Godin 5th Avenue Uptown GT

February 14, 2012

For decades, Canada’s Godin Guitar Company has been producing excellently constructed, extremely playable acoustics and electrics that deliver pro level sound and playability. A few years ago Godin introduced an archtop line—the 5th Avenue Series of cutaway, non-cutaway, all-acoustic, and pickup-outfitted models. The newest addition is the Uptown GT, which begins where Godin’s Kingpin model leaves off, as a two pickup, single cutaway, fully hollow archtop, made of Canadian wild cherry wood. The GT switches out the Kingpin’s P-90s for a pair of Godin humbuckers—a first for the 5th Avenue series. It also loses the wood bridge in favor of an adjustable roller type, and sports a Bigsby vibrato tailpiece. Dot inlays on the ebony fretboard are shifted off center, and the model on review here marks the debut of a subtly flamed, gloss finished maple top option (hence, the “GT” moniker), to go with satin finished back and sides. A solid black GT model is also available ($1,329 street).

Played acoustically, Freddie Green style, the GT offered up classic archtop chunk. Before recording it unplugged, however, I needed to put a strip of masking tape on the strings behind the bridge to mute some sympathetic ringing. This wasn’t noticeable, of course, when playing through my Fender Blues Junior and Orange Tiny Terror amps, where the Uptown GT revealed a warm, woody, and balanced sound. With the Tone control full up, the neck-pickup setting was reminiscent of Grant Green’s soul-jazz bark, while adding some reverb and tremolo took things straight to swampy blues land. I could roll the Tone knob back on the neck pickup for a more traditional jazz sound, but the bridge pickup and Bigsby really do beg for edgier stuff. Turned up to rockabilly level, the GT sounded gutsy, with a great blend of fullness and twangy bite. There’s the typical archtop feedback to contend with when you’re really cranking, but at moderate volumes the GT sounded quite at home, delivering excellent-sounding distortion tones when driving a Keeley Luna Overdrive through either of my test amps.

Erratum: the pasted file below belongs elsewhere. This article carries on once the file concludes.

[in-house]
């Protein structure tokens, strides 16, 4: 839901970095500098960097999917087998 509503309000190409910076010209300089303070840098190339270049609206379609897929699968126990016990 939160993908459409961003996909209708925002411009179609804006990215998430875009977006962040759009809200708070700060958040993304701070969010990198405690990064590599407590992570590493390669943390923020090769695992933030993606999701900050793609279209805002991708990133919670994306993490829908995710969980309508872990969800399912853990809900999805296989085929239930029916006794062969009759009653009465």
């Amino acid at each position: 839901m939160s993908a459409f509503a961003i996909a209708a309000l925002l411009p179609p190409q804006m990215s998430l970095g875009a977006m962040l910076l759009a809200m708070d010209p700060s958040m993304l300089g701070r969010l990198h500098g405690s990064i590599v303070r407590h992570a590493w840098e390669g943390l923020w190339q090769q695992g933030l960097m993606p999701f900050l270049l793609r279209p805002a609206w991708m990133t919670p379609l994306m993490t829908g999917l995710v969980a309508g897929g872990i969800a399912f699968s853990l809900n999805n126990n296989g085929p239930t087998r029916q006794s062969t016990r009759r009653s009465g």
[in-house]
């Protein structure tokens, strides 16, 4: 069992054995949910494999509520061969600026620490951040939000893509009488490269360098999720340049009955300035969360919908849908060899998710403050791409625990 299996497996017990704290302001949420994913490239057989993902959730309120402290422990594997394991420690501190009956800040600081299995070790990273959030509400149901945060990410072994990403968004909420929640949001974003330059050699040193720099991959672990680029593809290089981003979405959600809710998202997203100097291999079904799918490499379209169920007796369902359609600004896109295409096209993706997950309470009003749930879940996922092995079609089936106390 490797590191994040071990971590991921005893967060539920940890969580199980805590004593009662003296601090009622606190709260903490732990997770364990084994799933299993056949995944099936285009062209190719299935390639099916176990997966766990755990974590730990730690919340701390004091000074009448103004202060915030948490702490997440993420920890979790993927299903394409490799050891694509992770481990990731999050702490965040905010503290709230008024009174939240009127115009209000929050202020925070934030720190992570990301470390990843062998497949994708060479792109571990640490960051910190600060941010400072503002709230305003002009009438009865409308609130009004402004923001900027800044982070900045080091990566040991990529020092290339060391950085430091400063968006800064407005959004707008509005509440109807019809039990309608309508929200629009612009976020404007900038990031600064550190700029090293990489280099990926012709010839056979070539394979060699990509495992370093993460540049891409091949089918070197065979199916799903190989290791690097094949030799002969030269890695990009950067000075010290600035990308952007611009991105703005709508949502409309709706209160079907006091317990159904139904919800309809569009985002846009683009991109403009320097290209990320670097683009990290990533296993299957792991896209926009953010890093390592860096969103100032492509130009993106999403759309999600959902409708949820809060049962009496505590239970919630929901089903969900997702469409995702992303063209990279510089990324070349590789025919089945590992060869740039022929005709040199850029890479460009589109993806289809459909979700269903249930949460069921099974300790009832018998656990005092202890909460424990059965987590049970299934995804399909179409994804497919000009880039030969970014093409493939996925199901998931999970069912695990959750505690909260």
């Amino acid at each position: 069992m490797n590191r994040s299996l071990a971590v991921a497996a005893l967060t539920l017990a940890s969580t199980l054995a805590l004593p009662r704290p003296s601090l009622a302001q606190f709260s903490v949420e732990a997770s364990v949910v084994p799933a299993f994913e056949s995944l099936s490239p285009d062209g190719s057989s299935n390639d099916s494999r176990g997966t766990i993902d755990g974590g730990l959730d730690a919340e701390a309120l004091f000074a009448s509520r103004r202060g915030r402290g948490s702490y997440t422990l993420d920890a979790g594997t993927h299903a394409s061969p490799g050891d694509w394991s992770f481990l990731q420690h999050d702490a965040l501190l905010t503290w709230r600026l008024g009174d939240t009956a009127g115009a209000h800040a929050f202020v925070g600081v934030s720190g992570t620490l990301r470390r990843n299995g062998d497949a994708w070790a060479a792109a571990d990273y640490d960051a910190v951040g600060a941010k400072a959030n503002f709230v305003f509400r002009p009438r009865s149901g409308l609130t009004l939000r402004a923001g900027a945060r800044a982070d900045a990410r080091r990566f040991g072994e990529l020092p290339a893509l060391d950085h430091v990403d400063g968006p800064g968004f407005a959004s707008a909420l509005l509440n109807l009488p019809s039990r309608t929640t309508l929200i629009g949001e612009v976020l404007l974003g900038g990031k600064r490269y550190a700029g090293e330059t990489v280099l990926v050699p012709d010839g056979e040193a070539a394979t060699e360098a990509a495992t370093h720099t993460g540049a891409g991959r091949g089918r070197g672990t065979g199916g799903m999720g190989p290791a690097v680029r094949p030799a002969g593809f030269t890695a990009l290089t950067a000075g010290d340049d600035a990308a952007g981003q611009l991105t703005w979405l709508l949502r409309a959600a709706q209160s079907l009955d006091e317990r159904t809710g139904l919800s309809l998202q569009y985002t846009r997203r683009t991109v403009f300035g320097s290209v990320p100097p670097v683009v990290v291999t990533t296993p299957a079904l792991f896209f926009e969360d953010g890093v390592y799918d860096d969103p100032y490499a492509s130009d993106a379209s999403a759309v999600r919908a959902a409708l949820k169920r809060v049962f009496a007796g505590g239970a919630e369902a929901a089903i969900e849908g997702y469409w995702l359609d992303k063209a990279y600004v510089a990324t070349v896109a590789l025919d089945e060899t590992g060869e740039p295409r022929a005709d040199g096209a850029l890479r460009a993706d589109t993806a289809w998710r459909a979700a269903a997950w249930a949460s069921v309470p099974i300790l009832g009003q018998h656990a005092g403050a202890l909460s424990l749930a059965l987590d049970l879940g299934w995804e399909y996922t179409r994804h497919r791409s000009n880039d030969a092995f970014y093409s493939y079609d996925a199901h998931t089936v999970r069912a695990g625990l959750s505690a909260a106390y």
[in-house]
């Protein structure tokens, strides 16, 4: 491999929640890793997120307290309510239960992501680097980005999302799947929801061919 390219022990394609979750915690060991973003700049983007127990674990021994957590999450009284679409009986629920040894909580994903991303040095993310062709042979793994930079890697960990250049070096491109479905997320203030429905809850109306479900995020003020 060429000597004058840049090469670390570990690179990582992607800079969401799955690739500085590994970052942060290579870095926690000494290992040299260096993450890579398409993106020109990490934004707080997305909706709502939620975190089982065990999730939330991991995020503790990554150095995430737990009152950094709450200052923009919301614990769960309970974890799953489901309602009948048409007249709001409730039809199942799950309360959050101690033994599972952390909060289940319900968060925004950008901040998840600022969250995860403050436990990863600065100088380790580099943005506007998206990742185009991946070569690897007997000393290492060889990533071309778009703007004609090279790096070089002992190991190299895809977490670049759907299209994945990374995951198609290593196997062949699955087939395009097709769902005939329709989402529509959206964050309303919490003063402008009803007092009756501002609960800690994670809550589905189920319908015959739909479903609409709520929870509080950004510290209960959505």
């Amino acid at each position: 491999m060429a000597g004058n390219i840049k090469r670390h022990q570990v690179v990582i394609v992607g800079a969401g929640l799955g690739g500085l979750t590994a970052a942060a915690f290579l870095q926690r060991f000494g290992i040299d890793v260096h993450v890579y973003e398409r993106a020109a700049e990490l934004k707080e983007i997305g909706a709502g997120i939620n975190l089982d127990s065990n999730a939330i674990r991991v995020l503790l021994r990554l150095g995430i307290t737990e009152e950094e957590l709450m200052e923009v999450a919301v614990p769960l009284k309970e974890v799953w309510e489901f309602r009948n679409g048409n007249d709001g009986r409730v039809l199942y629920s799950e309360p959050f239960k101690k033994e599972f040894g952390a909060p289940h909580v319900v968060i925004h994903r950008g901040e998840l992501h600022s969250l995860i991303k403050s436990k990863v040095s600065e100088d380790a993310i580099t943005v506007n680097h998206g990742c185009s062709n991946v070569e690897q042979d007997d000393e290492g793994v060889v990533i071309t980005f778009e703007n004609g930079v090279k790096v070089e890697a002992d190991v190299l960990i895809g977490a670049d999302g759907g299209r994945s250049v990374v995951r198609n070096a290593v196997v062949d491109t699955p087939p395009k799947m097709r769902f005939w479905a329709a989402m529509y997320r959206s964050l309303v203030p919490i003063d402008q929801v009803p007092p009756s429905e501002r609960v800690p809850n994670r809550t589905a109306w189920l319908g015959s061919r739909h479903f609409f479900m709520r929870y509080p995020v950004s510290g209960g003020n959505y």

The comfortable neck shape and firstrate fretwork afforded the classic playability that has become Godin’s trademark, despite the manly factory .012 strings. (Godin tells us they are now installing .011-.049 gauge strings on this model.) Also, thanks to a well-cut nut and a body arc that provides proper bridge tension without a string bar, the Bigsby stayed in excellent tune.

When it comes to traveling, the relatively light weight of an archtop guitar is often offset by the heavy hard case required to protect the body. Thus, it is worth noting that the included Godin TRIC case (TRIC stands for “thermally regulated instrument case”) is made of expanded polypropylene, a shock-absorbent material used in auto bumper cores and bicycle helmets. The case weighs in at less than four pounds (as light as a gig bag), features D-rings for a shoulder strap, and is temperature tested from –58 to +300 degrees.

The Uptown GT may be more expensive than similar offshore-made models on the market, but it offers the build and sound quality of some significantly pricier guitars, and it’s made on the North American continent to boot. For those seeking a versatile archtop that’s suitable for jazz, rock, country, blues, and pop, the Godin 5th Avenue Uptown GT is definitely a guitar you’ll want to try out.


CONTACT Godin Guitars, godinguitars.com

5th Avenue Uptown GT

PRICE $1,695 retail/$1,395 street
NECK Silver leaf maple, set
FRETBOARD Ebony with offset dot inlay
SCALE 24.84"
BODY Canadian wild cherry or flame maple top with Canadian wild cherry core (on flame model). Canadian wild cherry back and sides.
PICKUPS Custom Godin humbuckers.
CONTROLS Volume, Tone, 3-way selector
BRIDGE Adjustable roller-saddle bridge with Graph Tech Tusq base
TUNERS High-ratio, Kluson-style
BUILT Canada
FACTORY STRINGS Godin High-Definition E-12 Jazz Light, .012-.052
KUDOS A versatile and reasonably priced archtop.

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